Out yesterday in the rain I took more notice of a boat that was stranded/abandoned and just visible in the scrub and I slid through the mud to have a closer look - the rain was quite heavy so the photographs are not as clear as they could be. My first reaction on getting close was thinking how it's so sad to see any boat come to the end of its days, the second being this would make a great "tiny home" and I wished I had the skills to salvage and restore it. The biggest surprise though was to  make my way around to the bow and see it's name - "Hummingbird." another take on the poem I recently wrote  with the same name. -  - - see the poem on my poetry page  under my  Facebook writing name   of lois e hunter

Friday, 26 May 2017


WISH YOU WERE HERE we say. Last weekend two of the "bookabach" bookings in our bay cancelled because of the Mainland weather reports, not realising that we have a micro-climate out here on the Island. Yes, maybe we had a few mornings down to 3*C on the waterfront, but the days warmed up quickly to a comfortable 17*C - 18*C once the sun was up.

So this week I thought I would share a couple of photographs of what is looking particularly pretty in the gardens and a brief video clip of what sort of days we were having here, in the beginning of winter (though the Mainland at the time was having wind and rain) when I walked down to enjoy Mansion House Bay and the gardens.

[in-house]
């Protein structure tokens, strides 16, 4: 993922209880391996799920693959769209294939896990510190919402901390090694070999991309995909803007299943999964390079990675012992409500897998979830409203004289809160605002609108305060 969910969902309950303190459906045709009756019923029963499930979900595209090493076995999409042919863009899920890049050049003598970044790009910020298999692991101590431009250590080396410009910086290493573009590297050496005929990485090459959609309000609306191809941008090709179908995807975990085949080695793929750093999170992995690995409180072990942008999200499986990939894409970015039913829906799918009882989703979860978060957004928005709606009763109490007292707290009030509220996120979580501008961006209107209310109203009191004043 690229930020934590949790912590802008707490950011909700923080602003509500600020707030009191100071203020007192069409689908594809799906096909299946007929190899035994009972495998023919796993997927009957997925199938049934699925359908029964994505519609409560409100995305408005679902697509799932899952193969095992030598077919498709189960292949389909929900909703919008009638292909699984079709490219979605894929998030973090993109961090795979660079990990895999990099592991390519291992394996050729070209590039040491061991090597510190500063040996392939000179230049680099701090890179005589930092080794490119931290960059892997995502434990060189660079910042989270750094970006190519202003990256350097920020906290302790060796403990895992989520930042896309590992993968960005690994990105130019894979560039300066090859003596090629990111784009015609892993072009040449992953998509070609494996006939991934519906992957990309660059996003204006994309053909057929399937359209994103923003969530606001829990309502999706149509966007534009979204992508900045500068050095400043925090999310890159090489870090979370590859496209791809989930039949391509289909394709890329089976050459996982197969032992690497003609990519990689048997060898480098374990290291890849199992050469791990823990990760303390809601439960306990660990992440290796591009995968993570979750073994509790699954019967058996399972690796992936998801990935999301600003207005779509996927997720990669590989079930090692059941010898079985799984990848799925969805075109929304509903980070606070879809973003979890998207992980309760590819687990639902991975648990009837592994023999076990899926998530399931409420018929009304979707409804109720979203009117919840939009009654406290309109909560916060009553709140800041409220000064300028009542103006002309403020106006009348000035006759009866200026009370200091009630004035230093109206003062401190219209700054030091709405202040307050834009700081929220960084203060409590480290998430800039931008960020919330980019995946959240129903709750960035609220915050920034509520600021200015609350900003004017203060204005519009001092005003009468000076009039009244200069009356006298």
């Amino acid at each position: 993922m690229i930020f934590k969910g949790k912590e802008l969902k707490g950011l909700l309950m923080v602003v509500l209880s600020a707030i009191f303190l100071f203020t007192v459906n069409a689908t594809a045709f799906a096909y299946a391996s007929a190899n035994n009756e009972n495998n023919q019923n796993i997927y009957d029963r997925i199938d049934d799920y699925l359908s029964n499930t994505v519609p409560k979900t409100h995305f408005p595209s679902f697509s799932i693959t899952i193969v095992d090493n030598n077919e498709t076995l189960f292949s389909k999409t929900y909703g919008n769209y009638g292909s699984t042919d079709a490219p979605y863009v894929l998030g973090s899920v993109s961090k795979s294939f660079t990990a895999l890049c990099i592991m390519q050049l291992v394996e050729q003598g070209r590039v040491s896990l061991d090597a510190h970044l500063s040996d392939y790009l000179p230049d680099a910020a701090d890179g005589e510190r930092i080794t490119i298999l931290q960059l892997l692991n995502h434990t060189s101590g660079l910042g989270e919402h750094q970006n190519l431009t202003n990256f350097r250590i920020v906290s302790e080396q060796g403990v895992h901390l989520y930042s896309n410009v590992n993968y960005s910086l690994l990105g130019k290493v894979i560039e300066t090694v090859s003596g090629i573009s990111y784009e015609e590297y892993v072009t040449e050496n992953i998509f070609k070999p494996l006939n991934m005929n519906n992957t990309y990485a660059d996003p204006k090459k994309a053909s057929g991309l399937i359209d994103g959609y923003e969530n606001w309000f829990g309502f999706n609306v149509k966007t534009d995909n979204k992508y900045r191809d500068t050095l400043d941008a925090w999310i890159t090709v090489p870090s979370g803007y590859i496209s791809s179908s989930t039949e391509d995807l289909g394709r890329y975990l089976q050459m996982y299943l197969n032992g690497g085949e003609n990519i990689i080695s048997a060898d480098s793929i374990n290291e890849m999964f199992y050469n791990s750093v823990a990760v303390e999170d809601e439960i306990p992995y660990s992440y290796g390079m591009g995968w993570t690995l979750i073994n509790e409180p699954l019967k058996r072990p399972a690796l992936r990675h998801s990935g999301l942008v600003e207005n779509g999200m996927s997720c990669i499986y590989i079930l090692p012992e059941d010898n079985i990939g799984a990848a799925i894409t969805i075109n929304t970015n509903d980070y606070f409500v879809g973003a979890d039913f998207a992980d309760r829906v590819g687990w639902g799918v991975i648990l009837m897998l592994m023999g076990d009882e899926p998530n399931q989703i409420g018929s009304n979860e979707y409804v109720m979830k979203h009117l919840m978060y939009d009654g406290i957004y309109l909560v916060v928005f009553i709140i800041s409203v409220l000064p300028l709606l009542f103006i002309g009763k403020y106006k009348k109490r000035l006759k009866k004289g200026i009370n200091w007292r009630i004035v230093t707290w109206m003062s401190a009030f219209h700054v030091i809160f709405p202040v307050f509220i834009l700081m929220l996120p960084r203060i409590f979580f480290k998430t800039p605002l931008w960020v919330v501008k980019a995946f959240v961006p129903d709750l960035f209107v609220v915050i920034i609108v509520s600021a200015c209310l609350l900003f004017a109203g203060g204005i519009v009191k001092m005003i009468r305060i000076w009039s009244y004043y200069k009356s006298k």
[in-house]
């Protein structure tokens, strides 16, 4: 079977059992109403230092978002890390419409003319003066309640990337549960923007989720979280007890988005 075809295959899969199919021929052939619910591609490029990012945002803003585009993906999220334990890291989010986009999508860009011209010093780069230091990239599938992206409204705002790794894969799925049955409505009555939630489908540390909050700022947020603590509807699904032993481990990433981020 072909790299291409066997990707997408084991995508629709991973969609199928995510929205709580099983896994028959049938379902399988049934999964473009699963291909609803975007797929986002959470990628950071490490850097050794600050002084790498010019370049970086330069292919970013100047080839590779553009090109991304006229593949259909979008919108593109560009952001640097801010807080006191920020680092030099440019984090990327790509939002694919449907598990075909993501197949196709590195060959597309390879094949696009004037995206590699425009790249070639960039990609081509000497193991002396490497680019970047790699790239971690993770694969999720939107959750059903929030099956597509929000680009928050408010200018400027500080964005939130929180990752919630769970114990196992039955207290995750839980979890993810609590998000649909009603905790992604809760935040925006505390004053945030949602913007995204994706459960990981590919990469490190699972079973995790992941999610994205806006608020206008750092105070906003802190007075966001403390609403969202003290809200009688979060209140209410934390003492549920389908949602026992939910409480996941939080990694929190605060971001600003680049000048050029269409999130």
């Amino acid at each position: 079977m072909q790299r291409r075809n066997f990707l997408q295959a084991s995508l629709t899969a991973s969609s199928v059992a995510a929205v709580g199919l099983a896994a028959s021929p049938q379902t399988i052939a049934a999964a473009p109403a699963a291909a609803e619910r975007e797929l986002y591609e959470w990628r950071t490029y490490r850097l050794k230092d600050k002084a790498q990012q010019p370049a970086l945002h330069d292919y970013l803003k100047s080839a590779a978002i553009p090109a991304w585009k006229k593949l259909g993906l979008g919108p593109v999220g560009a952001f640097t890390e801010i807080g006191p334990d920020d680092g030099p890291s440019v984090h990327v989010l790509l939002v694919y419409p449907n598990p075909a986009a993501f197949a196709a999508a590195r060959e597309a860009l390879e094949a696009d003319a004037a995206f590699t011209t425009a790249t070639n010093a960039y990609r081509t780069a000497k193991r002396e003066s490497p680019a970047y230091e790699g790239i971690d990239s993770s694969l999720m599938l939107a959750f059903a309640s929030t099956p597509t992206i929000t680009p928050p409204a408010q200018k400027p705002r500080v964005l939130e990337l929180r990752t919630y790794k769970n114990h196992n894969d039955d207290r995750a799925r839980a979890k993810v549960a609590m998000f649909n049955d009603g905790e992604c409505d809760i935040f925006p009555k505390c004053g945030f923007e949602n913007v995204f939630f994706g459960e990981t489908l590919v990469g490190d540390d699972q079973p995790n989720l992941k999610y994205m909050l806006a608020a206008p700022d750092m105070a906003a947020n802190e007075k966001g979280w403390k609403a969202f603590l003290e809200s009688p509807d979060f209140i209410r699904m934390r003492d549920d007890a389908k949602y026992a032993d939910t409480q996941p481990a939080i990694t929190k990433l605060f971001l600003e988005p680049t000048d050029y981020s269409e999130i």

The Hibiscus are still flowering
Clivia Gardenii

Clivia Gardenii have been planted en mass under
native Titoki tree in the front garden.
( Note: the Clivia Society of South Africa have
been advised these plants, originally brought in by
Sir George Grey, from South Africa are here and
they come to the Island to especially see them.

This octopus looking tangle are of the
flower skeleton left after the seeds have
fallen off the native Nikau palm 

Saturday, 20 May 2017


CONSIDERING WE ARE ABOUT FIVE MILES OF SOLID TREES, despite what some people fear, surprisingly few fall down or cause problems when they do. But yesterday was an exception and a large tree fell across the access road to our wharf. By the time I heard about it and then went down in the late afternoon to get a photograph, already two of our neighbours were well underway to making a walking access at the very least and had already cut away most of the outer limbs.